Zach came back running towards us with his first aid kit as I sadly watched Mamatha still on the ground moaning. Zach sat down and touched her ankle. Mamatha let out a long painful shriek and started crying. My brown face went red with shame, and I felt like crawling into a hole to hide.
Zach radioed his headquarters and explained the situation.
“A vehicle will be here soon to take her to the hospital,” he told me, much to my relief. Mamatha was still writhing in pain. Zach kneeled next to her and carefully cut open Mamatha’s legging. He then quickly prepared a splint using two sticks, a few rubber bands and used Mamatha’s pullover jacket as the supporting pad underneath her lower leg. Mamatha lay there on the ground, motionless for about 30 minutes in the snow until a pick-up truck arrived to carry Mamatha back.
“Can you ride your snowmobile alone?” Zach asked me since he had seen me limping too.
I was in a state of utter shame and embarrassment. “I am fine. I will drive it,” I said. The 30-minute ride to the base camp was the longest and most anxious 30 minutes of life. The pick-up truck brought Mamatha to St. John’s Hospital, in Jackson Hole. Zach fetched the wheelchair, and both of us very gently shifted Mamatha to it. Once inside the entrance, a stretcher arrived with two nurses, and they moved Mamatha to the emergency section, where they did some x-rays
“I am afraid I will have to conduct surgery since there is a deep crack in the Fibula that showed up in the CT scan,” the orthopaedic specialist told us.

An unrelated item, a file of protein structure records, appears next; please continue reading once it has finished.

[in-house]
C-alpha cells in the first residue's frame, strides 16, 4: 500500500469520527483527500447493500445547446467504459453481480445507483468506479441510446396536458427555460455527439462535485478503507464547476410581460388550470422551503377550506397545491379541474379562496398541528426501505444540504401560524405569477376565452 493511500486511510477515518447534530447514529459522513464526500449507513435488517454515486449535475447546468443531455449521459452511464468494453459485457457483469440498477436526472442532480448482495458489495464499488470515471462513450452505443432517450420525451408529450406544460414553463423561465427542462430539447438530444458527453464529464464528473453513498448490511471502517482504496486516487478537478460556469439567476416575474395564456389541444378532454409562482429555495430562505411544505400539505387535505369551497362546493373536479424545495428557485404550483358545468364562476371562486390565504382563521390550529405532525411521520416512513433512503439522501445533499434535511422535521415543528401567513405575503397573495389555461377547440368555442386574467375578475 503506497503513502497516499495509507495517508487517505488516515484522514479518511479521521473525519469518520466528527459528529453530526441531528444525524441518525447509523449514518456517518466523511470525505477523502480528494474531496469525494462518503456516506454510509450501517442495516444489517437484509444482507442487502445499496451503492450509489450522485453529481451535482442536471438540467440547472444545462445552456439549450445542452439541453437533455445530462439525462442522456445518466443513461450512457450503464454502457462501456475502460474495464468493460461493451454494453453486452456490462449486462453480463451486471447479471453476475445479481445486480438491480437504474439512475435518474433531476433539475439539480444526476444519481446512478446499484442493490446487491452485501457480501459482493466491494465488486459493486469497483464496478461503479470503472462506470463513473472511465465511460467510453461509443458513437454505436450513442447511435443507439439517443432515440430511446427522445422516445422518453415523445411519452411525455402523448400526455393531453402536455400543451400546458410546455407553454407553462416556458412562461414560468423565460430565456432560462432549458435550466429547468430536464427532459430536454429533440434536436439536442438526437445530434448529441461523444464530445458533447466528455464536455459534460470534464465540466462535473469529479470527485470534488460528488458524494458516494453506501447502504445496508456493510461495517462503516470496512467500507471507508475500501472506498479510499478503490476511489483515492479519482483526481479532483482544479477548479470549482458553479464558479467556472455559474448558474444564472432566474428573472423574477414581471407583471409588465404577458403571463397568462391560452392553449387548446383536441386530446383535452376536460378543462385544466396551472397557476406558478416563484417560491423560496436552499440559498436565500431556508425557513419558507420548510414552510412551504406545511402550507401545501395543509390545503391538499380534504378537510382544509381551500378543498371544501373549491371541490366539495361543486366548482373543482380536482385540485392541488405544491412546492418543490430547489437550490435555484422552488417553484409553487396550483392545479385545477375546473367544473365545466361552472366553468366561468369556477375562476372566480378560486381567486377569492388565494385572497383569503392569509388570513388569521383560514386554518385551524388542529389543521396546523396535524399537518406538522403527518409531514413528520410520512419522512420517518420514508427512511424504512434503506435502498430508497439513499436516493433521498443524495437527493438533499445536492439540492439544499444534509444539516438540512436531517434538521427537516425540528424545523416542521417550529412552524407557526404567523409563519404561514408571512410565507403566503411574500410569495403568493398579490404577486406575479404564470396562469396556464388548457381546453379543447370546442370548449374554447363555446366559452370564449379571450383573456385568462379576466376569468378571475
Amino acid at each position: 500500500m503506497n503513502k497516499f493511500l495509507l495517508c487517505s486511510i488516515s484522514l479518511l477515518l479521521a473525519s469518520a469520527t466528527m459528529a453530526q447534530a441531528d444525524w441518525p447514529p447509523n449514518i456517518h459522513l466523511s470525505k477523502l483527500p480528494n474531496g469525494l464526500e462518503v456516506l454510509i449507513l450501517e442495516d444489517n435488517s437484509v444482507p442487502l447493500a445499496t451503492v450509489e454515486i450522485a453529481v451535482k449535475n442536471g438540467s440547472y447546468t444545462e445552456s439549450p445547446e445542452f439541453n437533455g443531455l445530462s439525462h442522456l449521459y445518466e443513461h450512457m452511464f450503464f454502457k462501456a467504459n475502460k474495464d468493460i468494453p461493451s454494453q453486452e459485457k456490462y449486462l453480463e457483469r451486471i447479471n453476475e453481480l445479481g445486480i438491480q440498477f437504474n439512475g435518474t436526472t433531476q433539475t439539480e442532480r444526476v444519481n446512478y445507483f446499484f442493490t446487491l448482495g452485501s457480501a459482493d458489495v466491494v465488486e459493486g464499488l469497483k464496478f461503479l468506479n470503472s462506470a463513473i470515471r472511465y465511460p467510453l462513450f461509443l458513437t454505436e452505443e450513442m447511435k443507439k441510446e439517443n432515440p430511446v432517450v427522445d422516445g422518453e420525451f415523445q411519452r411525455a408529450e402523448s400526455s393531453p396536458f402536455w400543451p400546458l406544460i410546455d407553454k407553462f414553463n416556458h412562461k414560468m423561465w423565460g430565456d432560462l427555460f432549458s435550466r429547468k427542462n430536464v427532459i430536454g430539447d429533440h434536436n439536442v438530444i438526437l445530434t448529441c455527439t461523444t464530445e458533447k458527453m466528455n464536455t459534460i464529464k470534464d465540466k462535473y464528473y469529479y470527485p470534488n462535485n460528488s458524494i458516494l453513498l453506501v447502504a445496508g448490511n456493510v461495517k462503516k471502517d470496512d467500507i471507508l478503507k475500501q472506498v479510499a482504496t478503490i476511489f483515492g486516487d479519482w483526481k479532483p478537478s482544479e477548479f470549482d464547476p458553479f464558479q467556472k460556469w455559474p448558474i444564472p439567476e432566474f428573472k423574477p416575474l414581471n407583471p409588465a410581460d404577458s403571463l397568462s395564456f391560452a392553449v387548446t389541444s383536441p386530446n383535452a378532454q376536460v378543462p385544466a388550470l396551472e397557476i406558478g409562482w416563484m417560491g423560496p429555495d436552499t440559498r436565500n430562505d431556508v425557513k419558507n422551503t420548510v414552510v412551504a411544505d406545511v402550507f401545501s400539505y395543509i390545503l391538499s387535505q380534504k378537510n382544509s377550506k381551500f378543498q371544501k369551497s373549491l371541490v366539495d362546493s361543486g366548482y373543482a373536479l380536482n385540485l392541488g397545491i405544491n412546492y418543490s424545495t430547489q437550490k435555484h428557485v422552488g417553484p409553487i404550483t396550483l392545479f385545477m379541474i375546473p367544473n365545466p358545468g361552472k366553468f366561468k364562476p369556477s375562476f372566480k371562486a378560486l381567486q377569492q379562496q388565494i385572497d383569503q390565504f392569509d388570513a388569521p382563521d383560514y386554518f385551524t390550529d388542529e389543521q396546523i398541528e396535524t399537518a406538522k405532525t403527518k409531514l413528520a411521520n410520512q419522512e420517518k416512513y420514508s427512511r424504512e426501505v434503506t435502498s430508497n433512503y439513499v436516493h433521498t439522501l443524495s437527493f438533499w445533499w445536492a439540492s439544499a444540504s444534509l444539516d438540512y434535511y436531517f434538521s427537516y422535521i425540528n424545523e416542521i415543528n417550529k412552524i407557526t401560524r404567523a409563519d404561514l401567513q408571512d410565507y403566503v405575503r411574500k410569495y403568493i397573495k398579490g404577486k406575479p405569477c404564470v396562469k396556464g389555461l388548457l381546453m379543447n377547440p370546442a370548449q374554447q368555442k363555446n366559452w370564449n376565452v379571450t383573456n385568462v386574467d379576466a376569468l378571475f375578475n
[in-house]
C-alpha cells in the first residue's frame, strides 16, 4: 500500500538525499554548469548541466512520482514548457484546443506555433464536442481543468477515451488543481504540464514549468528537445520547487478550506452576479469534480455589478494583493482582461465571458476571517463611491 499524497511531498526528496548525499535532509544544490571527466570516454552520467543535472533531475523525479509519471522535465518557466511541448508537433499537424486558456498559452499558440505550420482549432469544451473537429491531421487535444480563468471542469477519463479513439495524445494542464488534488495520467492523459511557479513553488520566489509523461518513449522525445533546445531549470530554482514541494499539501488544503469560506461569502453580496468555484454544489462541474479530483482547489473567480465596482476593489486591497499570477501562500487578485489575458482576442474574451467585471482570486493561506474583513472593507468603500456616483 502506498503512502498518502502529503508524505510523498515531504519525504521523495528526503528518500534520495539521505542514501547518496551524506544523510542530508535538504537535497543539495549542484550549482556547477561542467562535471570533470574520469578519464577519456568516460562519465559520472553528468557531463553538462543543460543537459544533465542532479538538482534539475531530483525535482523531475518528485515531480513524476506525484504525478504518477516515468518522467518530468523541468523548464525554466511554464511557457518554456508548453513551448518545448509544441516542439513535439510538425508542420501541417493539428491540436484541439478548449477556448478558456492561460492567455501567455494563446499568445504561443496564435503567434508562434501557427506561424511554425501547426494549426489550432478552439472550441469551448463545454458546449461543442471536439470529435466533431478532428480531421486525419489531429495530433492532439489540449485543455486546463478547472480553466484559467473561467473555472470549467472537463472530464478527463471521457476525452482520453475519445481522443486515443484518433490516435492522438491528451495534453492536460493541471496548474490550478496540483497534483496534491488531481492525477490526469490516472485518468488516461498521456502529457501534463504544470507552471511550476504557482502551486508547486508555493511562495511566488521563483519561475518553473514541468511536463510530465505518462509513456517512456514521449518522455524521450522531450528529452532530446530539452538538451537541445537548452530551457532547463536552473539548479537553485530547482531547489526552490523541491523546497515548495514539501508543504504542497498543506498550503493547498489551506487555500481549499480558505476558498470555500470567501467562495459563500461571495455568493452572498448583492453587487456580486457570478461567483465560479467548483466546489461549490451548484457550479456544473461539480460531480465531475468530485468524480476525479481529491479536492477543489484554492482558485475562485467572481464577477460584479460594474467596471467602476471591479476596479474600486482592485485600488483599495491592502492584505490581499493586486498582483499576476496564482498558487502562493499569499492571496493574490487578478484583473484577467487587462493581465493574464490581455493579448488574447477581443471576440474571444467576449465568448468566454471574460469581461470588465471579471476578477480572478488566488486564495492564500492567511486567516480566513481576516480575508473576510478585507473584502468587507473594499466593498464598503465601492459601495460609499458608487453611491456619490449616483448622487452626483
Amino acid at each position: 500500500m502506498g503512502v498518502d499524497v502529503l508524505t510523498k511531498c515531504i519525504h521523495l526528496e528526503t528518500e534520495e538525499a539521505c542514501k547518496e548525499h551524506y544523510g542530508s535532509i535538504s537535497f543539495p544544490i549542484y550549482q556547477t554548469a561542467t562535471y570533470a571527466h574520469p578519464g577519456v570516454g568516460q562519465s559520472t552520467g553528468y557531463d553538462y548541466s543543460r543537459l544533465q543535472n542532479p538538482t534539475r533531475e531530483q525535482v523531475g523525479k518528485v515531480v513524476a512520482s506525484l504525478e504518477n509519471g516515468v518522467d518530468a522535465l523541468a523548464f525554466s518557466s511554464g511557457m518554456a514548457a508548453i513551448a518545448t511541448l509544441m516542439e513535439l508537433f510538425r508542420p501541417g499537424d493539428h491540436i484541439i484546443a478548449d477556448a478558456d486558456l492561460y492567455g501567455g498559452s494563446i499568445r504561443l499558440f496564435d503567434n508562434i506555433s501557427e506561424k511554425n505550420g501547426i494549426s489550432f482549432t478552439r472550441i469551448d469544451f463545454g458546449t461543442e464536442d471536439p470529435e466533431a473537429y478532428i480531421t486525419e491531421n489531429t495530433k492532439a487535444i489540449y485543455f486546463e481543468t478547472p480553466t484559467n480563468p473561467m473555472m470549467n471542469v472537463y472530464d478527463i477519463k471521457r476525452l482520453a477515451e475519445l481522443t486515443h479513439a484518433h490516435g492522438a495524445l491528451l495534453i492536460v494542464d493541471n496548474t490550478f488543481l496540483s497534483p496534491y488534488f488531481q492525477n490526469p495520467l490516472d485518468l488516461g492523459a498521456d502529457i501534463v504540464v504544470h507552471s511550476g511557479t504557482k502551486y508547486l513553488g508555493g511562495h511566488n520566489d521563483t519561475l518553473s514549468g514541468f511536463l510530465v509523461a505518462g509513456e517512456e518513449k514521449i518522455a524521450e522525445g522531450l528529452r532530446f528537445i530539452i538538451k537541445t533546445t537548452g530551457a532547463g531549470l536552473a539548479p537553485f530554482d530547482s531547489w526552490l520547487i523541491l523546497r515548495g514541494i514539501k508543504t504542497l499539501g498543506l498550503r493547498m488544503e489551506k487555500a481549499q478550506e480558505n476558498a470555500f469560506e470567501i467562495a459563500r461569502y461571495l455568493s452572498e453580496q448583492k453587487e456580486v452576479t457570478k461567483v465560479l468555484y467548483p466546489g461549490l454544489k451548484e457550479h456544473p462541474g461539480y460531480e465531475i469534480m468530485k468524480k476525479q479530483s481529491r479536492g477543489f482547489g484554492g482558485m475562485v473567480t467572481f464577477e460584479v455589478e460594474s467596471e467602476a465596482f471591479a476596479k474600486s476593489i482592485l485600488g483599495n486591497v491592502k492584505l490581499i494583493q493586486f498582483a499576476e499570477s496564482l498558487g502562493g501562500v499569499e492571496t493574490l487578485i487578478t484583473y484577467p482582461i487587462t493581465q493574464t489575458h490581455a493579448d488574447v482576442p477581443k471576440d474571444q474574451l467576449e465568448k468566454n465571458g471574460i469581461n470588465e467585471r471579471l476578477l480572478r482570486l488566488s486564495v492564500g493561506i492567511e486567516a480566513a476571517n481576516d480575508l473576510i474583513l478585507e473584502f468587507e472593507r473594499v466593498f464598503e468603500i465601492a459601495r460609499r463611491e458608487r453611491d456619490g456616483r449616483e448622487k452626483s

“When can we have the surgery, Dr.?” I asked.
He looked at his watch and said “I will try to schedule it for 8 this evening or else we will do it first thing in the morning” he said and smiled empathetically at Mamatha, who appeared absolutely worry free and carefree thanks to all the mood elevating opioid pain medication injected into her. When I looked at Mamatha lying on the stretcher, I was ridden with so much guilt and shame that, looking back, I think I needed mood elevators more than Mamatha.
The surgery was scheduled for 7 a.m the next morning. I watched as Mamatha was taken into the surgery room.
I sat there in the waiting room and blamed myself for the two us being there at all on in the first place. I blamed myself for not taking another snowmobile with a driver for Mamatha. I blamed myself for not being more careful on the slippery trail. The mind is a funny thing, and I am proud that at 61 I realise the stories that they can fabricate. “What if something went wrong during the surgery?”…. “What if Mamatha never regains consciousness after anaesthesia effect wears off?”….”What if there is something else more serious than a fracture?”. Luckily I have learnt to ignore these stories and focus on other things. I stared at the monitor that displayed the status of the surgery without updating it for the next two hours.
Dr Williams came back at five minutes to nine and sat beside me. “It went off well, She is doing fine” he said. The moment that he made this statement has been the happiest and most satisfying moment of my life. I sighed deeply with a long and quivering breath that took away a significant portion of my shame and guilt.
Dr Williams took out an X-Ray to show me the 11 screws and the metal plate in Mamatha’s ankle.,
Like all embarrassing events, guilt eventually fades and is replaced by other emotions. No emotion lasts forever. Only later, when I read about the frequency of snowmobile accidents, did I realise that it was an accident that could be due to factors beyond my control. Like route defcts or poor design of the snowmobile. The more one can blame an external source, the more likely one will avoid feeling shame. I blame the poor design of the heavy snowmobile.
Today, 5 months after the accident, Mamatha makes it a point to tell everyone she meets that her nice and wonderful husband took care of her so well while bringing her back to India, and while she was convalescing.
It is said that God understands our weaknesses as well as our inability to live correctly. But He exchanges guilt for grace if there is no intention of malice. So…the next time you screw up, trust the universe to make it alright.